Steven A. Cook

From the Potomac to the Euphrates

Cook examines developments in the Middle East and their resonance in Washington.

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Showing posts for "Opposition Movements"

Egypt: The High Art of Being Feckless

by Steven A. Cook
Protesters hold banners during a march toward the foreign ministry in Cairo, demonstrating against the visit of U.S. Secretary of State John Kerry on March 2, 2013 (Asmaa Waguih/Courtesy Reuters). Protesters hold banners during a march toward the foreign ministry in Cairo, demonstrating against the visit of U.S. Secretary of State John Kerry on March 2, 2013 (Asmaa Waguih/Courtesy Reuters).

I felt sorry for Secretary of State John Kerry when he flew into Cairo on March 2.  I am sure his briefers and the U.S. embassy staff did everything they could to prepare him for the visit as best as possible. Still, I’m not sure that Massachusetts politics, the less than genteel Senate, the rough-and-tumble world of a presidential election campaign, and the best briefing ever could prepare the new secretary for what has been happening in Egypt.  With all the instability, “Calvinball” politics, lawlessness, and massive economic as well as social problems, Egypt is the biggest and most significant long-term challenge for the United States in the Middle East. Read more »

Weekend Reading: Looking Back on Egypt’s Uprising

by Steven A. Cook
An anti-government protester defaces a picture of Egypt's President Hosni Mubarak in Alexandria (Stringer Egypt/Courtesy Reuters). An anti-government protester defaces a picture of Egypt's President Hosni Mubarak in Alexandria (Stringer Egypt/Courtesy Reuters).

On the second anniversary of Egypt’s January 25 uprising, I decided to re-post some of my own work on Egypt.  I hope you continue to find these posts/articles useful.  Enjoy!

Five Things You Need to Know About the Egyptian Armed Forces, January 31, 2011 on “From the Potomac to the Euphrates.” Read more »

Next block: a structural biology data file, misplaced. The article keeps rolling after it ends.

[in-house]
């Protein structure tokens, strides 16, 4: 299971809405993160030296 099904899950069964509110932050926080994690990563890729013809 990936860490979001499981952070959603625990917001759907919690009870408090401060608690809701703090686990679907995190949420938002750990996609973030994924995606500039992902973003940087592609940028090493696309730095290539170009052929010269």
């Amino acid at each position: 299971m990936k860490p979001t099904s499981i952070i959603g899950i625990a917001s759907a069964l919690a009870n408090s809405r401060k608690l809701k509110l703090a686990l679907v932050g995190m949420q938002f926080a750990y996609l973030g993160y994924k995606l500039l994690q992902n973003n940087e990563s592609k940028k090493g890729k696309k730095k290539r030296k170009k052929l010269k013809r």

The Middle East in 2013: Don’t Count on It

by Steven A. Cook
Egyptian flags are displayed for sale during New Year's Eve celebrations at Tahrir Square in Cairo (Amr Dalsh/Courtesy Reuters). Egyptian flags are displayed for sale during New Year's Eve celebrations at Tahrir Square in Cairo (Amr Dalsh/Courtesy Reuters).

It is finally the second week of January, meaning that the annual year-end/beginning lists and prognostications are mercifully behind us.  Some of these catalogues of best-worst and “what to expect” are more interesting than others—my favorites are best books and articles—but mostly, these exercises are filler for the December 20-January 5 slowdown.  The problem with the annual lists is that because they are done with one eye on the snow conditions at Aspen or the water temperature in the Caribbean or the traffic on I-95, they are often dashed off in a vacuum— with no context and no sense of how these observations connect to each other in useful analytic ways. Read more »

Weekend Reading: The Syrian Dilemma, America’s Democracy Push in Egypt, and Questions on Egypt’s New Parliament

by Steven A. Cook
Activists paint graffiti on a wall ahead of an anti-government rally in Sanaa (Khaled Abdullah Ali Al Mahdi/Courtesy Reuters) Activists paint graffiti on a wall ahead of an anti-government rally in Sanaa (Khaled Abdullah Ali Al Mahdi/Courtesy Reuters)

Alexey Pilko writes on Eurasia Review about the dilemma of Syria.

Emad Mekay says, on the San Francisco Chronicle the U.S. shouldn’t support Egypt’s democracy backers. Read more »

After the Arab Spring on TheAtlantic.com

by Steven A. Cook

A Kingdom of Libya flag is seen during a demonstration in support of the Bahraini people in Baghdad's Sadr city (Stringer Iraq/Courtesy Reuters)

Hi folks,

Below is an excerpt from my piece on TheAtlantic.com that appeared today. To read the full text, click here.

A couple of days before Egyptian President Hosni Mubarak was finally forced from office, it rained in Cairo. When the storm passed and the sun re-appeared, one of the protesters pointed out on Twitter that a rainbow had appeared over downtown — a sign, she believed, of the freedom and prosperity that was to come. Caught up in the romance of the barricades, it was hard for demonstrators and democracy activists, in Egypt and beyond, not to think that way. It seemed that Middle East was on the verge of a democratic breakthrough. It was one thing for Tunisians to force a tin-pot dictator like Zine Abidine Ben Ali to flee to Jeddah, it was quite another for Egyptians to dump the Pharaoh. That’s not supposed to happen. And as Tunisians inspired Egyptians, what the revolutionaries in Cairo accomplished gave impetus to Pearl Square, where Bahrain’s own protesters have gathered, and to Benghazi, the base of Libya’s rebellion against Muammar Qaddafi. Yet the successes of Tahrir or November 7 squares have not easily translated to these other places. It seems entirely possible that the Arab spring could end on the banks of the Nile. What went wrong?

Read more »